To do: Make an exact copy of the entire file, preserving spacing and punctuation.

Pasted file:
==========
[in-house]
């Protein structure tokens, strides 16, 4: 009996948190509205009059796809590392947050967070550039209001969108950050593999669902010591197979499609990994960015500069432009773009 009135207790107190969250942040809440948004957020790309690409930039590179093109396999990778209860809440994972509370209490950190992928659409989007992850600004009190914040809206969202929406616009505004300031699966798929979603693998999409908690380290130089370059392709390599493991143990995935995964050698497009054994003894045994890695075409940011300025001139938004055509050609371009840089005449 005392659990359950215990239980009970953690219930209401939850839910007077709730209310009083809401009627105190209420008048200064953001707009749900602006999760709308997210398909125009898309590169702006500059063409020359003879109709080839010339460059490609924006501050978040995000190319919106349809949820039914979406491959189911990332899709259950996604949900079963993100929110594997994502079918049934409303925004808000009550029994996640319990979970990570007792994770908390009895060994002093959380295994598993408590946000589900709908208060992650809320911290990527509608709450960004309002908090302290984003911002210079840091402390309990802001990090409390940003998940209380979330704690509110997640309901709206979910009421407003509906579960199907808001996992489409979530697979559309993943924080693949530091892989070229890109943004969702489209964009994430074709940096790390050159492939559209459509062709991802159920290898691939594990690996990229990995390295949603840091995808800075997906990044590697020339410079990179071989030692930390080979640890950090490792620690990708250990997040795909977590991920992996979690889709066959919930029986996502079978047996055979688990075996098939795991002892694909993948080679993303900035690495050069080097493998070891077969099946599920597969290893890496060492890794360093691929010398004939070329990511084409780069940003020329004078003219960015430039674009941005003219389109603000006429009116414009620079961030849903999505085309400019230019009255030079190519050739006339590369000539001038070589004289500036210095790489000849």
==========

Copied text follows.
[in-house]
């Protein structure tokens, strides 16, 4: 009996948190509205009059796809590392947050967070550039209001969108950050593999669902010591197979499609990994960015500069432009773009 009135207790107190969250942040809440948004957020790309690409930039590179093109396999990778209860809440994972509370209490950190992928659409989007992850600004009190914040809206969202929406616009505004300031699966798929979603693998999409908690380290130089370059392709390599493991143990995935995964050698497009054994003894045994890695075409940011300025001139938004055509050609371009840089005449 005392659990359950215990239980009970953690219930209401939850839910007077709730209310009083809401009627105190209420008048200064953001707009749900602006999760709308997210398909125009898309590169702006500059063409020359003879109709080839010339460059490609924006501050978040995000190319919106349809949820039914979406491959189911990332899709259950996604949900079963993100929110594997994502079918049934409303925004808000009550029994996640319990979970990570007792994770908390009895060994002093959380295994598993408590946000589900709908208060992650809320911290990527509608709450960004309002908090302290984003911002210079840091402390309990802001990090409390940003998940209380979330704690509110997640309901709206979910009421407003509906579960199907808001996992489409979530697979559309993943924080693949530091892989070229890109943004969702489209964009994430074709940096790390050159492939559209459509062709991802159920290898691939594990690996990229990995390295949603840091995808800075997906990044590697020339410079990179071989030692930390080979640890950090490792620690990708250990997040795909977590991920992996979690889709066959919930029986996502079978047996055979688990075996098939795991002892694909993948080679993303900035690495050069080097493998070891077969099946599920597969290893890496060492890794360093691929010398004939070329990511084409780069940003020329004078003219960015430039674009941005003219389109603000006429009116414009620079961030849903999505085309400019230019009255030079190519050739006339590369000539001038070589004289500036210095790489000849």